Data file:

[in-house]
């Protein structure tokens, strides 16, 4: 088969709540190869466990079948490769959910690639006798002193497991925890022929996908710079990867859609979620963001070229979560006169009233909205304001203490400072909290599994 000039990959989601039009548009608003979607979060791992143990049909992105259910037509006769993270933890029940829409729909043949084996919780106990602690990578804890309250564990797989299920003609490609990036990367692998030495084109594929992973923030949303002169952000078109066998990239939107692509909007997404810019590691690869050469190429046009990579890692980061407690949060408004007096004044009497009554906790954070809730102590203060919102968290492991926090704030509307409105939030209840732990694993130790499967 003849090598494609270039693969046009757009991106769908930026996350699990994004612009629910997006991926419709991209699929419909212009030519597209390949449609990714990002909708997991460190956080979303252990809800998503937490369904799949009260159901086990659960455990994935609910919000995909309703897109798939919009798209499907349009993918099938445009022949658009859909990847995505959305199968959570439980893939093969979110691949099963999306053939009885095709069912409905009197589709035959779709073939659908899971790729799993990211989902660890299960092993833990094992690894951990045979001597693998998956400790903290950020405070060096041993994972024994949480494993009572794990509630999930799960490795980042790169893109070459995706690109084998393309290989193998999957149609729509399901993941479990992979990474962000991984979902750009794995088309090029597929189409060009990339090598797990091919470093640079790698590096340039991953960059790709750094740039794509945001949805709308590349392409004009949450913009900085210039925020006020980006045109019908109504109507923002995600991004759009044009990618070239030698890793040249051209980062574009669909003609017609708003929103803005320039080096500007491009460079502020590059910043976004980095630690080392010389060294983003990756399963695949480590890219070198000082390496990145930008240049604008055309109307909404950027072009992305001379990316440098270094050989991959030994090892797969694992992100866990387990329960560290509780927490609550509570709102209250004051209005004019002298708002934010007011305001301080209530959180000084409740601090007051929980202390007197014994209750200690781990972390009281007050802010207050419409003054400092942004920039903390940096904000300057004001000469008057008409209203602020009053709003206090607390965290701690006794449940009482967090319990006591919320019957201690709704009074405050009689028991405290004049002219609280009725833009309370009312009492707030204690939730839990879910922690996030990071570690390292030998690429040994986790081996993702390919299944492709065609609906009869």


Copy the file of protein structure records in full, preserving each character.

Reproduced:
[in-house]
């Protein structure tokens, strides 16, 4: 088969709540190869466990079948490769959910690639006798002193497991925890022929996908710079990867859609979620963001070229979560006169009233909205304001203490400072909290599994 000039990959989601039009548009608003979607979060791992143990049909992105259910037509006769993270933890029940829409729909043949084996919780106990602690990578804890309250564990797989299920003609490609990036990367692998030495084109594929992973923030949303002169952000078109066998990239939107692509909007997404810019590691690869050469190429046009990579890692980061407690949060408004007096004044009497009554906790954070809730102590203060919102968290492991926090704030509307409105939030209840732990694993130790499967 003849090598494609270039693969046009757009991106769908930026996350699990994004612009629910997006991926419709991209699929419909212009030519597209390949449609990714990002909708997991460190956080979303252990809800998503937490369904799949009260159901086990659960455990994935609910919000995909309703897109798939919009798209499907349009993918099938445009022949658009859909990847995505959305199968959570439980893939093969979110691949099963999306053939009885095709069912409905009197589709035959779709073939659908899971790729799993990211989902660890299960092993833990094992690894951990045979001597693998998956400790903290950020405070060096041993994972024994949480494993009572794990509630999930799960490795980042790169893109070459995706690109084998393309290989193998999957149609729509399901993941479990992979990474962000991984979902750009794995088309090029597929189409060009990339090598797990091919470093640079790698590096340039991953960059790709750094740039794509945001949805709308590349392409004009949450913009900085210039925020006020980006045109019908109504109507923002995600991004759009044009990618070239030698890793040249051209980062574009669909003609017609708003929103803005320039080096500007491009460079502020590059910043976004980095630690080392010389060294983003990756399963695949480590890219070198000082390496990145930008240049604008055309109307909404950027072009992305001379990316440098270094050989991959030994090892797969694992992100866990387990329960560290509780927490609550509570709102209250004051209005004019002298708002934010007011305001301080209530959180000084409740601090007051929980202390007197014994209750200690781990972390009281007050802010207050419409003054400092942004920039903390940096904000300057004001000469008057008409209203602020009053709003206090607390965290701690006794449940009482967090319990006591919320019957201690709704009074405050009689028991405290004049002219609280009725833009309370009312009492707030204690939730839990879910922690996030990071570690390292030998690429040994986790081996993702390919299944492709065609609906009869």